As promised in the headline, there are solutions to these data security challenges. Hard work is being undertaken to come up with quantum resistant encryption methods, which can be used for both the storage and transfer of data. The America National Institute of Standards and Technology (NIST) is well on its way to developing a quantum-secure standard for encryption – Post-Quantum Cryptography (PQC), as it is known. NIST expects to have that standard ready sometime during 2024. The preliminary standards are already being recommended by the National Security Agency (NSA), and US President Joe Biden has issued a legislative requirement for US infrastructure to employ quantum-resistant cybersecurity. All this safeguarding work will take many years, which merely accentuates the need for action.
Whilst waiting for NIST’s quantum resistant standards to arrive, businesses and organisations need to do the following. Firstly, they need to consider whether they have effective encryption key management – also known as Public Key Infrastructure (PKI) Management. Then, they need to consider whether they will apply some of the early quantum resistant solutions, which – whilst not yet recognised as widespread standards – still provide quantum resistant encryption to websites and APIs. This could, for example, be done through partnering with a forward-thinking tech supplier.
On top of this, there are security products on the market which allow the storage of sensitive data in quantum-secure storage – either in the cloud or in data centres. Secure storage of data is, however, only half the answer – and the problem with the storage of encryption keys becomes even more pressing in case the entire organisation is not quantum secure.
A popular solution to current cyber security challenges is to implement Zero Trust Architecture (ZTA), that can provide robust security against many types of attacks, including traditional attacks like phishing, malware, and unauthorized access. Unfortunately, ZTA do not specifically protect against quantum computing attacks.
That’s why it is important to continue complying with today’s data management policies. Swathes of data are exchanged today internally and externally, with the belief that this material is protected from prying eyes. But now that we know that quantum computing has changed the rules of the game, shouldn’t business’ data policies in turn be updated? Our recommendation is to map out, already now, which data is the most critical to protect. Which digital assets – the crown jewels of data – absolutely cannot be security compromised, either now or in twenty years. Firms need to consider using resources to protect these assets with quantum-safe encryption methods.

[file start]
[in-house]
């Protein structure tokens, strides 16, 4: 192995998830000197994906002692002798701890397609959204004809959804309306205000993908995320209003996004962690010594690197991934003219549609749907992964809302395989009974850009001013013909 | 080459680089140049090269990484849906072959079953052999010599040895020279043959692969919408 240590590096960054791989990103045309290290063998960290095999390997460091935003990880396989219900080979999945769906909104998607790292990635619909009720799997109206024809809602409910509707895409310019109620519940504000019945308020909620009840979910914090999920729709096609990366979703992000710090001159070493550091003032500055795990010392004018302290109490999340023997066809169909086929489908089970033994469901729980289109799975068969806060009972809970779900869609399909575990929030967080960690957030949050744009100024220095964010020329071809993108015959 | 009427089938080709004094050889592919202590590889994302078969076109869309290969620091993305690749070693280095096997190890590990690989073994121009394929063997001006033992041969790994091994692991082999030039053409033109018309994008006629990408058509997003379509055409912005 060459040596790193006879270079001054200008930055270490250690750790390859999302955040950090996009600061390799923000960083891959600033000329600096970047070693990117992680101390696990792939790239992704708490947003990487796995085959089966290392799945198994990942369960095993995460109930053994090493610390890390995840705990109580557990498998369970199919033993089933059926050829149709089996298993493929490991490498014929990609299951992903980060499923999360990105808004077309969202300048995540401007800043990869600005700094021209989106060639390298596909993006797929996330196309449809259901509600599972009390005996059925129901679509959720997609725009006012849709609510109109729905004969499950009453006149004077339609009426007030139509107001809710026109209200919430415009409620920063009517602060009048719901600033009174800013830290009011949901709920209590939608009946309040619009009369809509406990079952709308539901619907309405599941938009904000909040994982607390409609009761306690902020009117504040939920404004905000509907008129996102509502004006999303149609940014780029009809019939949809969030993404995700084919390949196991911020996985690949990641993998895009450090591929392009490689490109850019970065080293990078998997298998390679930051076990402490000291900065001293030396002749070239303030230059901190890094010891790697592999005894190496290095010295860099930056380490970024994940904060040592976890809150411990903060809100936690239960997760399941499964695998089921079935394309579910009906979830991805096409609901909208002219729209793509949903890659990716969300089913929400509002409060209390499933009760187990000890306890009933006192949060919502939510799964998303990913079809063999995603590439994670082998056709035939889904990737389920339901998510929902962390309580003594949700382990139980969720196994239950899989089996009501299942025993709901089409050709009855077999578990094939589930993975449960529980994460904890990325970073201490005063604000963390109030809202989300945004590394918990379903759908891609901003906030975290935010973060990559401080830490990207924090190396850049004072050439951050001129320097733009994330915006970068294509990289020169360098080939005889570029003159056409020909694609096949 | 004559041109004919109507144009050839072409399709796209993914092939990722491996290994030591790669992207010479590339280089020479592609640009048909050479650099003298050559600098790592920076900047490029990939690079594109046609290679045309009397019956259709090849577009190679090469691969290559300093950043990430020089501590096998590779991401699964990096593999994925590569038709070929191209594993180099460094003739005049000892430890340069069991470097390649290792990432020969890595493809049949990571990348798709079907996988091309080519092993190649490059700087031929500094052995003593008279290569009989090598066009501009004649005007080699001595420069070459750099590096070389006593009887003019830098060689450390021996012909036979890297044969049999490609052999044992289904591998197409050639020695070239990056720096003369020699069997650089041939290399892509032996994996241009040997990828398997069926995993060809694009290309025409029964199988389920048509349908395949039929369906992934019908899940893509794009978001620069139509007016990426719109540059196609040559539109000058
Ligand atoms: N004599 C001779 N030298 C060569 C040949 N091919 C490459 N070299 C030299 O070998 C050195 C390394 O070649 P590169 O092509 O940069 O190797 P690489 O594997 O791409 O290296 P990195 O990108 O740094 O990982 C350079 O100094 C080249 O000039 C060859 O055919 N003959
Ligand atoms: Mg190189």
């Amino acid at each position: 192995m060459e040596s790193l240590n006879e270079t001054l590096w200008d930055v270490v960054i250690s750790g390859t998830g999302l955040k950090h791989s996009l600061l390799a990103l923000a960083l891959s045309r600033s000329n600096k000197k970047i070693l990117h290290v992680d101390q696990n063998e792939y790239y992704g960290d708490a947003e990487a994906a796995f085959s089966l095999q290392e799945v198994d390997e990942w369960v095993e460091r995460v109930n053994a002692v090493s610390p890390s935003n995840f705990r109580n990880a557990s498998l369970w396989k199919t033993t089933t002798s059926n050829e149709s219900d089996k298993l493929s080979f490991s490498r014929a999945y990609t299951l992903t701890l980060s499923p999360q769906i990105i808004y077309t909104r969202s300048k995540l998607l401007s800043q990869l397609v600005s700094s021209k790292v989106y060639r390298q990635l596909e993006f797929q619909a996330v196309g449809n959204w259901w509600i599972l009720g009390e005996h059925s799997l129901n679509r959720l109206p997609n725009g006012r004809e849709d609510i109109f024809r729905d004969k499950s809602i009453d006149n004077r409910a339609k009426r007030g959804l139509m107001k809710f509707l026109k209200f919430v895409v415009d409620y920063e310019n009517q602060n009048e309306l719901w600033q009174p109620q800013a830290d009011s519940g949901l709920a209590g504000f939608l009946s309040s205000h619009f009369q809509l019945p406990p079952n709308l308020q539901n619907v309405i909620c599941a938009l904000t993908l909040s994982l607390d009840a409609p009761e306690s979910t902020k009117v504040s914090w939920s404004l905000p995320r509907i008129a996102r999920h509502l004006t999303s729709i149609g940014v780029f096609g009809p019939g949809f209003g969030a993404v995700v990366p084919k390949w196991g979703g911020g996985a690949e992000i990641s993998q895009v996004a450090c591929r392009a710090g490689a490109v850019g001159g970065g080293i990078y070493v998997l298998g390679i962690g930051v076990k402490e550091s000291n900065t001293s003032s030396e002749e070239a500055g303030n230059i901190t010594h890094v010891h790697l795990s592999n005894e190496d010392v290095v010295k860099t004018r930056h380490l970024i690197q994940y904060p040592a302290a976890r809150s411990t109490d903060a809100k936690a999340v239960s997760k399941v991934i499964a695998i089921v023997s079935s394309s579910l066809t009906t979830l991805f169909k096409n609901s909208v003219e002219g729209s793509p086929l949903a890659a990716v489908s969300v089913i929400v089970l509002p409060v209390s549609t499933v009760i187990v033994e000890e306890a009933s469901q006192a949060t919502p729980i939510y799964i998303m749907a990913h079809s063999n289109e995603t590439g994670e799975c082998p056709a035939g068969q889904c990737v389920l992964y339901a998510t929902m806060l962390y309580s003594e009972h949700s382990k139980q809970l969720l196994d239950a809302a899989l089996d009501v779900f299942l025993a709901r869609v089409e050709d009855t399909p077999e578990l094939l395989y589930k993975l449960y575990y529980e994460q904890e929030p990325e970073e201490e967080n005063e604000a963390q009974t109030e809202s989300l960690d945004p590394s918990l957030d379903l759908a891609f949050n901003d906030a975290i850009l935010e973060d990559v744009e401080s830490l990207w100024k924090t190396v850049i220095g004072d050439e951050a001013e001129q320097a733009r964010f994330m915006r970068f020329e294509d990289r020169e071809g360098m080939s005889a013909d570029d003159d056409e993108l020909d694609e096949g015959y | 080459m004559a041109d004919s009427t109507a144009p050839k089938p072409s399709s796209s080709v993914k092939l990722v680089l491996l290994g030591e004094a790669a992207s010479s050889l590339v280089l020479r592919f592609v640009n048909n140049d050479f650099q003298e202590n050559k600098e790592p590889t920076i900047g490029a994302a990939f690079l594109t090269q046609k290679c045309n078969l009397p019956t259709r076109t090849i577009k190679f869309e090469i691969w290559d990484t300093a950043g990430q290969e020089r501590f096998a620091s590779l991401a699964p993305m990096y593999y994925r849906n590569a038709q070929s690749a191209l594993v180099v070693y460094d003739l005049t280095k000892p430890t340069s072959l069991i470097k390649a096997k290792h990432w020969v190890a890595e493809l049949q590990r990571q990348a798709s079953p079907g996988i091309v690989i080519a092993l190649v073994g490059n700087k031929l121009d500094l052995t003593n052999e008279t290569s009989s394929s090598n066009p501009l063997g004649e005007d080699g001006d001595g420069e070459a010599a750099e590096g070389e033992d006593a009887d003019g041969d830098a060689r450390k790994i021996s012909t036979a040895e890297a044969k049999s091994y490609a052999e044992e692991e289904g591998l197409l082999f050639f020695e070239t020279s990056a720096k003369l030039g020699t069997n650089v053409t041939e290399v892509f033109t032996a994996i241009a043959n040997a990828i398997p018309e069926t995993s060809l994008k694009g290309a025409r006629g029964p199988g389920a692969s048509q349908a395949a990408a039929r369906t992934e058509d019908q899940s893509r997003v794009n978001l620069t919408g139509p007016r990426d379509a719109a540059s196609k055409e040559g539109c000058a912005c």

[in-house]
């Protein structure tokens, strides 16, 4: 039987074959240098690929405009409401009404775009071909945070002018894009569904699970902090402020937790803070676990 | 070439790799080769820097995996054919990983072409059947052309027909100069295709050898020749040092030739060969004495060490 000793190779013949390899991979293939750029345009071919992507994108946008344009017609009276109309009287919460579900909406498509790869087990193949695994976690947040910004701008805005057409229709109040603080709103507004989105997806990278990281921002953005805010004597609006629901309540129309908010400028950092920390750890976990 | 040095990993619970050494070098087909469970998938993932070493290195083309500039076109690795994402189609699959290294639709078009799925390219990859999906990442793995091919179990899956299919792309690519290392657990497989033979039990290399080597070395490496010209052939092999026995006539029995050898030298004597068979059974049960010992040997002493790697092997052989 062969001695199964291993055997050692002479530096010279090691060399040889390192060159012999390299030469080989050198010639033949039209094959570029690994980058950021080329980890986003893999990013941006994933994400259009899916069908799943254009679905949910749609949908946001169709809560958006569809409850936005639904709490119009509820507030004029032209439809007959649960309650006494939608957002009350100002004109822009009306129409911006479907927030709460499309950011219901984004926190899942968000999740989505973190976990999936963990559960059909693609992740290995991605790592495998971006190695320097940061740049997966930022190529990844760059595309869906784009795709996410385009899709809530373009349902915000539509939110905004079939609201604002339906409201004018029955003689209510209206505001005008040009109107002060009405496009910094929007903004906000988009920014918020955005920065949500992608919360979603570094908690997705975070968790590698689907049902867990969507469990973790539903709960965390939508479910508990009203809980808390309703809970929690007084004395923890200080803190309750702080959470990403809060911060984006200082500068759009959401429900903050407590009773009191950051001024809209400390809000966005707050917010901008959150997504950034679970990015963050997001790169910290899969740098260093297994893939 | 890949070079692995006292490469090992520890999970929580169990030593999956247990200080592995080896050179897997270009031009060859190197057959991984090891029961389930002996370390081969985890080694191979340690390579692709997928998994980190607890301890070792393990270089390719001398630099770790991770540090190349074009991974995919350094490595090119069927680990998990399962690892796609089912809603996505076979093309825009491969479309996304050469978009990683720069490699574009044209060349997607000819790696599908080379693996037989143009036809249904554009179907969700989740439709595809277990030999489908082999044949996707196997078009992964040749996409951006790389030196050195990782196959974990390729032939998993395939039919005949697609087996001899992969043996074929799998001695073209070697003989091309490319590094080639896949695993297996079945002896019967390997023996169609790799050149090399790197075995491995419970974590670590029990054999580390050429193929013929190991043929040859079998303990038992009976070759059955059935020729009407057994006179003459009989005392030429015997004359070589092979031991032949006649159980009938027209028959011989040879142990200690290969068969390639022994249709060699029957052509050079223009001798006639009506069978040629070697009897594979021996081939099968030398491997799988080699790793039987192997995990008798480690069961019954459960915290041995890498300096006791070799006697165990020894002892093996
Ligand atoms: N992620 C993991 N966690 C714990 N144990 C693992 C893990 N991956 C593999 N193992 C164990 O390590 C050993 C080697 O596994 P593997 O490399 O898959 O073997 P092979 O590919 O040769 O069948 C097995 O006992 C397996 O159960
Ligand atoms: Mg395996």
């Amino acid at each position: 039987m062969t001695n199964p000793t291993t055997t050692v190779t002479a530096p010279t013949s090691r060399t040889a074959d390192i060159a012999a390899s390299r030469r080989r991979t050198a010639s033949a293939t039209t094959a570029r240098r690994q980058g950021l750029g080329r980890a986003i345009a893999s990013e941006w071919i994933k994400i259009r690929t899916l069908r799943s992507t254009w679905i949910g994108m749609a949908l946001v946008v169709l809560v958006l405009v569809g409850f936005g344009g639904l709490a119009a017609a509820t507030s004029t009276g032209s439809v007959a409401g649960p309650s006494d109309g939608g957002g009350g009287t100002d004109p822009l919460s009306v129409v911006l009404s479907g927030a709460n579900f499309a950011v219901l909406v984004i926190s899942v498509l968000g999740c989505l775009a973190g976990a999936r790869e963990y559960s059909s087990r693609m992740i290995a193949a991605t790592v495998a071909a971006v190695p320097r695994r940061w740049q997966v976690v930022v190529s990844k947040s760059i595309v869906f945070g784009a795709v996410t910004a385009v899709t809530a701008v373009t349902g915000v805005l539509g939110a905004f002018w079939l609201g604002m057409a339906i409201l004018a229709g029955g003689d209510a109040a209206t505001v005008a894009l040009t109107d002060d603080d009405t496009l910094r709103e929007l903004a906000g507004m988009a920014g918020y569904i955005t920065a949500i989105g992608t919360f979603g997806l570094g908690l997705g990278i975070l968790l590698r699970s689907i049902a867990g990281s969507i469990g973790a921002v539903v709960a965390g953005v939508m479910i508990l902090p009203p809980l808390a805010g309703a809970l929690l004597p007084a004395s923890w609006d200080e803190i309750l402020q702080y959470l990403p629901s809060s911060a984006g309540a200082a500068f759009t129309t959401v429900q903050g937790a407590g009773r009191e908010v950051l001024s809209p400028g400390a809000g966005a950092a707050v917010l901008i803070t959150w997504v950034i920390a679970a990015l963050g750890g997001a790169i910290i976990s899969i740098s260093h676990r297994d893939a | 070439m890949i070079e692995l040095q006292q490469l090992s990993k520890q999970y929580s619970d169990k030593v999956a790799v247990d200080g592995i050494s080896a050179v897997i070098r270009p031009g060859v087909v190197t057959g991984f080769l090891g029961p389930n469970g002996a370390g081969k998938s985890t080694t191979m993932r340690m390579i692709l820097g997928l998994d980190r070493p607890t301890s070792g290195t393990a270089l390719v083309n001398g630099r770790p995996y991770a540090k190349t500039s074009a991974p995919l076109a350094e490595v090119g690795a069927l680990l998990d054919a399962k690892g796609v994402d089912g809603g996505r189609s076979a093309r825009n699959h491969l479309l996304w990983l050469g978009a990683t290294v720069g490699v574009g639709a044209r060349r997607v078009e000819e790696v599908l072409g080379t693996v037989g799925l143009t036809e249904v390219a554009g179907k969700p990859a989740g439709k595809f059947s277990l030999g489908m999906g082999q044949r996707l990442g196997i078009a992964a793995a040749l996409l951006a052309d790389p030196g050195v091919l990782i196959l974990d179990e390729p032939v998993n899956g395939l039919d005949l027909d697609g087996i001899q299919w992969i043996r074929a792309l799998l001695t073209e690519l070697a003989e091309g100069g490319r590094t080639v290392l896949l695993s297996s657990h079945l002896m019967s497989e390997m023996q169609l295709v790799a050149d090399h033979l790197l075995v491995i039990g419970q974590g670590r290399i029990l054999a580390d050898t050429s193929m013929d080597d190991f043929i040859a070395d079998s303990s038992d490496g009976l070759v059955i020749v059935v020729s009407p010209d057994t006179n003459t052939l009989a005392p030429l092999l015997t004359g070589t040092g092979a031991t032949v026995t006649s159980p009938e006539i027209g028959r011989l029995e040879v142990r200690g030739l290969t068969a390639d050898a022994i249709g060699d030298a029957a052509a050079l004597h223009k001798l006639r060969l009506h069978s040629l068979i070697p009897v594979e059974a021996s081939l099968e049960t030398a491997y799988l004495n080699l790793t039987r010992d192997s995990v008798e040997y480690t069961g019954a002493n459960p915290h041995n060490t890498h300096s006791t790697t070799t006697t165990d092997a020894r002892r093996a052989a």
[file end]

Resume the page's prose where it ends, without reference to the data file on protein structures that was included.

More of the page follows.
Quantum computers possess an incredible potential to develop society in ways that benefit us all. And the time will come to talk about those benefits. But right now, in the world of data security, quantum computing represents a threat – and one that needs to be responded to as quickly as possible.
Jacob Bock Axelsen (Snr Manager) is CTO in Deloitte Risk Advisory and is an expert in mathematical modeling and a specialist in artificial intelligence. Jacob is educated in mathematics- economics (BSc), biophysics (MSc) and physics (PhD) with nine years of research experience abroad. His scientific background has proven useful in advising both private companies and public institutions on AI, AI governance, Quantum Computing, Organizational Network Analysis, Natural Capital Management and much more. After six years in Deloitte he has developed a strong business acumen. He holds the IBM Champion title for the fourth year in a row and is part of Deloitte’s global quantum computing initiative.